THE MODIFICATION OF ELECTROCHEMICAL AND PHOTOELECTROCHEMICAL PROPERTIES IN THIN FILMS OF TRI- AND TETRAVALENT METAL PHTHALOCYANINES (GAS SENSORS, PHOTOVOLTAICS, ORGANIC SEMICONDUCTOR(S)).
AuthorKlofta, Thomas James
AdvisorArmstrong, Neal R.
MetadataShow full item record
PublisherThe University of Arizona.
RightsCopyright © is held by the author. Digital access to this material is made possible by the University Libraries, University of Arizona. Further transmission, reproduction or presentation (such as public display or performance) of protected items is prohibited except with permission of the author.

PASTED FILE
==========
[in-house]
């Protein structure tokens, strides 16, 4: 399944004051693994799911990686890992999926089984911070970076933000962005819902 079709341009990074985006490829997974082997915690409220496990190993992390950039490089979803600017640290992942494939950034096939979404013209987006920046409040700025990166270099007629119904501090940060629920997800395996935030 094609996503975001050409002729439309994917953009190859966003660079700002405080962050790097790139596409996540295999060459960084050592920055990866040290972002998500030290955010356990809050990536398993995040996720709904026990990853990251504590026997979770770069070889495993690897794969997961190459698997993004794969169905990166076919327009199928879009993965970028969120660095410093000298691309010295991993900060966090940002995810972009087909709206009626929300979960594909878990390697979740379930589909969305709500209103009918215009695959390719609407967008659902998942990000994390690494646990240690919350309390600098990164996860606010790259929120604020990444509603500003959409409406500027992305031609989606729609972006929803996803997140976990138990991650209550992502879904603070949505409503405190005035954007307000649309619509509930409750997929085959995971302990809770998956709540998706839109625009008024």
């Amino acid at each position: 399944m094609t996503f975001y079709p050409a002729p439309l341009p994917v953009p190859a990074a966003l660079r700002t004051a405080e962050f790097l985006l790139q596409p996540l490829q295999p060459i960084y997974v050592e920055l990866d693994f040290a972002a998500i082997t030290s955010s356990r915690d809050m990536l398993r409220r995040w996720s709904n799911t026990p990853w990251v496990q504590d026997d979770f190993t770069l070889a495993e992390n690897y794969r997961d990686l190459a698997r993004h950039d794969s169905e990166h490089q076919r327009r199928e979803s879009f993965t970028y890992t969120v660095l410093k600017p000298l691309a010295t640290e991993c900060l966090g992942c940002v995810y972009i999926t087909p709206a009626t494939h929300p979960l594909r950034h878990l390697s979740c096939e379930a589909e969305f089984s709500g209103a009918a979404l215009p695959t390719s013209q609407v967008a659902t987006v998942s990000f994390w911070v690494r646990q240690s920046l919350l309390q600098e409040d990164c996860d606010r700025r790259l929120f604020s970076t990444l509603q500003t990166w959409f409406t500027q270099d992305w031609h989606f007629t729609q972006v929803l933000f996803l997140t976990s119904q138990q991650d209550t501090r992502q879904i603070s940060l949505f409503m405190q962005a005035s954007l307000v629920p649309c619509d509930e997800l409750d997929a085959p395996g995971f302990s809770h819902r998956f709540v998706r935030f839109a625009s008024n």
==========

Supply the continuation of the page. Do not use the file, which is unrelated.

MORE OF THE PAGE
AbstractFour different trivalent and tetravalent metal phthalocyanine systems (chlorogallium, chloroindium, vanadyl, and titanyl phthalocyanines) were used singly to prepare thin films (0.05-2.0 micron thickness) on gold, optically transparent substrates. The photoelectronic properties of these electrodes could be modified either by altering the growth conditions (i.e. rate of sublimation, cleanliness of substrate) or by dosing the thin films with either hydrogen or oxygen at elevated temperatures (150°C). The properties of these thin films were monitored by electron microscopy, UV-visible spectrophotometry, X-ray and Ultra-violet surface spectroscopies, and a variety of electrochemical and photoelectrochemical techniques. All four systems behaved in a manner similar to a p-type semiconductor when prepared at rapid rates (10-20 A/min) on gold substrates. In the dark, for contacting redox couples with Eᵒ’ values negative of +0.6V, the phthalocyanine electrodes showed negligible dark currents. Upon illumination, the photoelectrodes only produced positive photopotentials. Chlorogallium phthalocyanine thin films could be made to produce both positive and negative photopotentials when grown at slow rates (1-5 A/min) on clean, gold substrates. These chlorogallium phthalocyanine electrodes regained the properties of a p-type semiconductor after being dosed with oxygen for 48 hours at 150°C. X-ray Photoelectron Spectroscopy confirmed the presence of a high concentration of oxygen at the surface of all of the p-type phthalocyanine electrodes. The oxygen may accept electron density from the phthalocyanine macrocycle to cause the Fermi level to move down in energy toward its valence band edge. Dosing the film with hydrogen caused the electrode to exhibit its original intrinsic characteristics. This variability in electrical properties as a function of gas dopant may lead to the development of a sensitive gas sensing device. Ultra-violet Photoelectron Spectroscopy, as well as molecular orbital calculations, were applied to the chlorogallium phthalocyanine system to determine the molecular orbital contributions to its valence and conduction bands. Photoelectrochemical cells made from electrodes of chlorogallium and vanadyl phthalocyanines exhibited power conversion efficiencies in excess of 0.1%. The vanadyl and titanyl phthalocyanine electrodes were also effective catalysts for the photoreduction of H⁺ to H₂.